I first met Nathaniel Branden, who passed away this morning, in fall 1983. I had successfully passed my Ph.D. oral defense of dissertation that morning, so except for shuffling paperwork, I was now “Doctor Hudgins.”
I don’t know how others would mark such a milestone, but I was eager that evening to hear Branden’s talk on “ The Benefits and Hazards of the Philosophy of Ayn Rand.”
I had discovered and loved the works of Rand a decade earlier. She presented a vision of a rational world of flourishing, self-actuated, self-confident, achievement-oriented individuals, in sharp contrast to the corrosive culture of whim-worshipping irrationality and self-abnegation of that time.
With Rand, of course, I encountered Nathaniel Branden. I knew he had been her philosophical heir-apparent, and that they had had an angry break. And I had heard rumors of their affair. But even though he was persona non grata in Objectivist circles, I eagerly read his post-Rand books, including The Psychology of Self-Esteem,Breaking Free, and The Disowned Self.
The latter two were especially important. The Objectivist world at the time had what some called cult-like qualities, which Branden himself later acknowledged he had helped create in his years with Rand. One simply was to assume that Ayn Rand was right about everything, and as a “student of Objectivism” your goal was simply to understand her philosophy. Ironically, independent thinking--a key Objectivist virtue--was frowned upon in practice.
While Branden in Breaking Free and The Disowned Self was not directly addressing the defects of the Objectivism movement, he was dealing with self-alienation and other deep problems that held individuals back from being independent and flourishing. He was clearly drawing from the problems he had encountered in individuals who loved Rand’s vision but found the official Objectivist movement stifling.
So that evening in 1983 I listened to Branden address head-on the benefits and hazards of Rand’s philosophy. It was refreshing and liberating. Whether I agreed completely with his analysis or not, there was now a more open, adult conversation going on about the Rand and the philosophy.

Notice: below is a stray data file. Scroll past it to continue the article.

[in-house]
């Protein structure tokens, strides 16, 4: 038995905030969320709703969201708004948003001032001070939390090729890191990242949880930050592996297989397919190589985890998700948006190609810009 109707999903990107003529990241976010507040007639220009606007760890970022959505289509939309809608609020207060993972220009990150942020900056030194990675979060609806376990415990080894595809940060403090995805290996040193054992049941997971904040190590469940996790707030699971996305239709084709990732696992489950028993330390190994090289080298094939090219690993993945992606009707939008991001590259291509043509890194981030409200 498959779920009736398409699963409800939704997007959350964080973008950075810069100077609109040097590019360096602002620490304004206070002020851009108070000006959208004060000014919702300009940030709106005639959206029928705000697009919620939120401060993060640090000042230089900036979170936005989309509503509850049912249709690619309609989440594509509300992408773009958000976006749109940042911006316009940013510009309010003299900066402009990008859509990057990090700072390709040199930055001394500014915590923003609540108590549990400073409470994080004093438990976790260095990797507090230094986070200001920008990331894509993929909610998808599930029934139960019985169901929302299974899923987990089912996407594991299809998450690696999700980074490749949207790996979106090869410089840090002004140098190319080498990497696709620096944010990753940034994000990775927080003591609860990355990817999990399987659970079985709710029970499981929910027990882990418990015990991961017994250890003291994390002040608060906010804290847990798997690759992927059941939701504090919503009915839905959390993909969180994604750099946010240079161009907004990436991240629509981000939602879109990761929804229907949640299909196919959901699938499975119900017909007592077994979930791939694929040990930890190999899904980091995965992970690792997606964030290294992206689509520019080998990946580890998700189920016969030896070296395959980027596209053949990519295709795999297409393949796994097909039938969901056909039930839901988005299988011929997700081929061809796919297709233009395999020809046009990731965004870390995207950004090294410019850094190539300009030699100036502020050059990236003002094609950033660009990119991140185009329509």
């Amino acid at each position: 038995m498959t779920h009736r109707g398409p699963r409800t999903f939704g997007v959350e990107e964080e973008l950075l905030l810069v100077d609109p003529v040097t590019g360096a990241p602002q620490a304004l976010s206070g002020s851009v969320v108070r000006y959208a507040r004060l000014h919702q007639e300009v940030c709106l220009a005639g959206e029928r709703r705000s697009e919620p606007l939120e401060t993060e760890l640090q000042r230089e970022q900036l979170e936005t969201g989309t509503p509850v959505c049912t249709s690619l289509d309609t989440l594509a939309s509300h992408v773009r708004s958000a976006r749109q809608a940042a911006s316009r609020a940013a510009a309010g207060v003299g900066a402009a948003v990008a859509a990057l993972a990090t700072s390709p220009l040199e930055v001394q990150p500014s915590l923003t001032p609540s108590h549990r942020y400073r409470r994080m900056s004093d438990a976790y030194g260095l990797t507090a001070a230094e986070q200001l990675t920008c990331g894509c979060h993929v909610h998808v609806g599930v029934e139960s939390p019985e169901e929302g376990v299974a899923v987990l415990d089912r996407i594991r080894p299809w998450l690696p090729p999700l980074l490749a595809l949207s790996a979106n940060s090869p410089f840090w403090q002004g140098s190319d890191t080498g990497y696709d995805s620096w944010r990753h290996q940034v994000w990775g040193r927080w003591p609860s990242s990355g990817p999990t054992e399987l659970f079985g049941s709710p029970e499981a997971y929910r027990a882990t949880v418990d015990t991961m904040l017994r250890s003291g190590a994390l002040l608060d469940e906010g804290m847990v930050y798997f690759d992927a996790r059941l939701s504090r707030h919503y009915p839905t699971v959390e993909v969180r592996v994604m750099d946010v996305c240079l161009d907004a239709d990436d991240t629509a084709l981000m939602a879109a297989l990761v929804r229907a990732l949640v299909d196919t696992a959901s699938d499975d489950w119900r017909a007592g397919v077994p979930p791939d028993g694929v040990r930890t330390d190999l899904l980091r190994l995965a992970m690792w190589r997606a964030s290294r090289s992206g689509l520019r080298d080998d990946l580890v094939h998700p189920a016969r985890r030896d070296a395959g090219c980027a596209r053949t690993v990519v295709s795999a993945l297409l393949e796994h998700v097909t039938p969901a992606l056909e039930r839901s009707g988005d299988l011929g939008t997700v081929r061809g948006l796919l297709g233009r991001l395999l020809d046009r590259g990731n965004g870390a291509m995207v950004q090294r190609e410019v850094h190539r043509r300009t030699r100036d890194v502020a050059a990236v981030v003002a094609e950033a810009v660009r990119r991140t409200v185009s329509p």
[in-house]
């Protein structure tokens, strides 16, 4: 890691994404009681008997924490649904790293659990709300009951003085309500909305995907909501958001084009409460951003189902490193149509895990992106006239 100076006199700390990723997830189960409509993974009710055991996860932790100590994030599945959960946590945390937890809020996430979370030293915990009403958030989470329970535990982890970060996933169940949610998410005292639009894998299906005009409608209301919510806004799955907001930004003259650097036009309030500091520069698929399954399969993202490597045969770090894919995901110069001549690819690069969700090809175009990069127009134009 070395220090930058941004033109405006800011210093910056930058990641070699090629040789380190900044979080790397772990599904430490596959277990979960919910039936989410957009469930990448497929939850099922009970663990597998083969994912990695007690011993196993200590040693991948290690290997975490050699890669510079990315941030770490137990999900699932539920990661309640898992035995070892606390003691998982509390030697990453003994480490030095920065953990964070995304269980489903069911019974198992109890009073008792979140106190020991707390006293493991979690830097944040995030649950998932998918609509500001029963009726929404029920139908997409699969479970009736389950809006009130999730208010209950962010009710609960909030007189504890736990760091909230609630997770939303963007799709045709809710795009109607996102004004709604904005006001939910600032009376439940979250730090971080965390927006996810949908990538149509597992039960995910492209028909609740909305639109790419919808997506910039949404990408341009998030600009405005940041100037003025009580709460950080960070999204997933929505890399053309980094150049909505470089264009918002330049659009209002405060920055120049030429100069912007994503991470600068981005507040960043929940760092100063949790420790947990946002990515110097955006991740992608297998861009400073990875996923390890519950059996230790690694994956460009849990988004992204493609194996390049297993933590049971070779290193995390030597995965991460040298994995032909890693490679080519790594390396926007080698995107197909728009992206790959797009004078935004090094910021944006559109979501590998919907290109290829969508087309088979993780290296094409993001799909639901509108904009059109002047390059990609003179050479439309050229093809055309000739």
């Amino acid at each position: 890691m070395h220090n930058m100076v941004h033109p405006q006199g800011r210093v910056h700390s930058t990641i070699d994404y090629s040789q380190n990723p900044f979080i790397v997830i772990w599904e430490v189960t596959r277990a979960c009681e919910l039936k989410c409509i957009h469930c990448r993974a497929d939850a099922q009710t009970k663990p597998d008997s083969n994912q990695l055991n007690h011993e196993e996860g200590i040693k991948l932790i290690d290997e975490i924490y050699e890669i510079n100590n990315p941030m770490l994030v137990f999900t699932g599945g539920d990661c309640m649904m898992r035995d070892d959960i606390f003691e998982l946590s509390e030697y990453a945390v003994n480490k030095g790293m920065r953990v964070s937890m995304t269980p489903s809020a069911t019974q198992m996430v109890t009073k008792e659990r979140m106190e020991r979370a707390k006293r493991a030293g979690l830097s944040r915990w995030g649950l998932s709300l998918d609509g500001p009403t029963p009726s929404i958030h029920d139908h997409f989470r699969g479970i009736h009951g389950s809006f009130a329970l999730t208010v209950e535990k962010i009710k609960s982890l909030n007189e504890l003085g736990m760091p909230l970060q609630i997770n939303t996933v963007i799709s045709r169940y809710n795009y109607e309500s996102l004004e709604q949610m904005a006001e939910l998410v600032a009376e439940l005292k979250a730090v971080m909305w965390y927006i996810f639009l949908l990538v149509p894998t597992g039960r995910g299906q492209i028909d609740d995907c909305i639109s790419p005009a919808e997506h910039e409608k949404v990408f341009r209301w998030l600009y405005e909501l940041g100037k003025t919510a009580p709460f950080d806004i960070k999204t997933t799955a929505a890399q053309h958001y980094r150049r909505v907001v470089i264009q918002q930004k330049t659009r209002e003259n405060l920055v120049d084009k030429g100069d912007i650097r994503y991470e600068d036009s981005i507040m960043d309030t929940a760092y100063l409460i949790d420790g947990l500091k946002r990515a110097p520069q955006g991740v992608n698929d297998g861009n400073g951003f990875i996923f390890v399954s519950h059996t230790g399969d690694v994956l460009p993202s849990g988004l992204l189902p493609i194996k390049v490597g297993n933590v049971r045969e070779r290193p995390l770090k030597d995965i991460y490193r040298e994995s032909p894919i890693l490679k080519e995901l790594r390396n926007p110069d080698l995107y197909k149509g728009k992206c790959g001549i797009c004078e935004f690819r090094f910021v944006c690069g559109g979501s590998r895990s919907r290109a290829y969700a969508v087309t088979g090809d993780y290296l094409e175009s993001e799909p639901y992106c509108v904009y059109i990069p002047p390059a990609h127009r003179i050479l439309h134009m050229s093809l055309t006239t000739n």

Branden argued that Objectivism indeed presented a radiant vision of, in Rand’s words, what the world can be and should be. But too many individuals who loved Rand’s vision saw themselves as so far removed from the heroes of her novels that they despaired. Too many would say “I’m no Roark or Galt, so I must be no good.”
Branden defined his goal as creating the psychological technology to help individuals get from where they were to where they wanted to be.
Branden is often credited as being the father of the modern self-esteem movement. This is true, but misleading. Today, many see “self-esteem” as a lazy and vacuous glance in the mirror to say “I’m great!” Branden defined self-esteem as the recognition that one is worthy of happiness and capable of achieving it. But happiness and flourishing require effort.
In The Six Pillars of Self-Esteem he identified the necessary practices to reach those goals as living consciously, self-acceptance, self-responsibility, self-assertiveness, living purposefully, and personal integrity. Branden was, in effect, operationalizing Rand’s dictum that “as man is a being of self-made wealth, so he is a being of self-made soul.”
Over the decades that followed “Benefits and Hazards” I had many opportunities to attend and to host conferences with Branden, to discuss with him his insights about psychology and about Objectivism, and to see the benefits that his own work brought to many in this world.
To his wife, Leigh, and all his friends I pass along my condolences. Keep in your hearts and minds the good memories of him. He would have wanted it that way.
The Moral Revolution in Atlas Shrugged by Nathaniel Branden
Published in Kindle format on Dec. 6, 2014.
Now a #1 Kindle best-seller in "Political Philosophy" and "Ethics & Morality"
Edward Hudgins is research director at the Heartland Institute and former director of advocacy and senior scholar at The Atlas Society.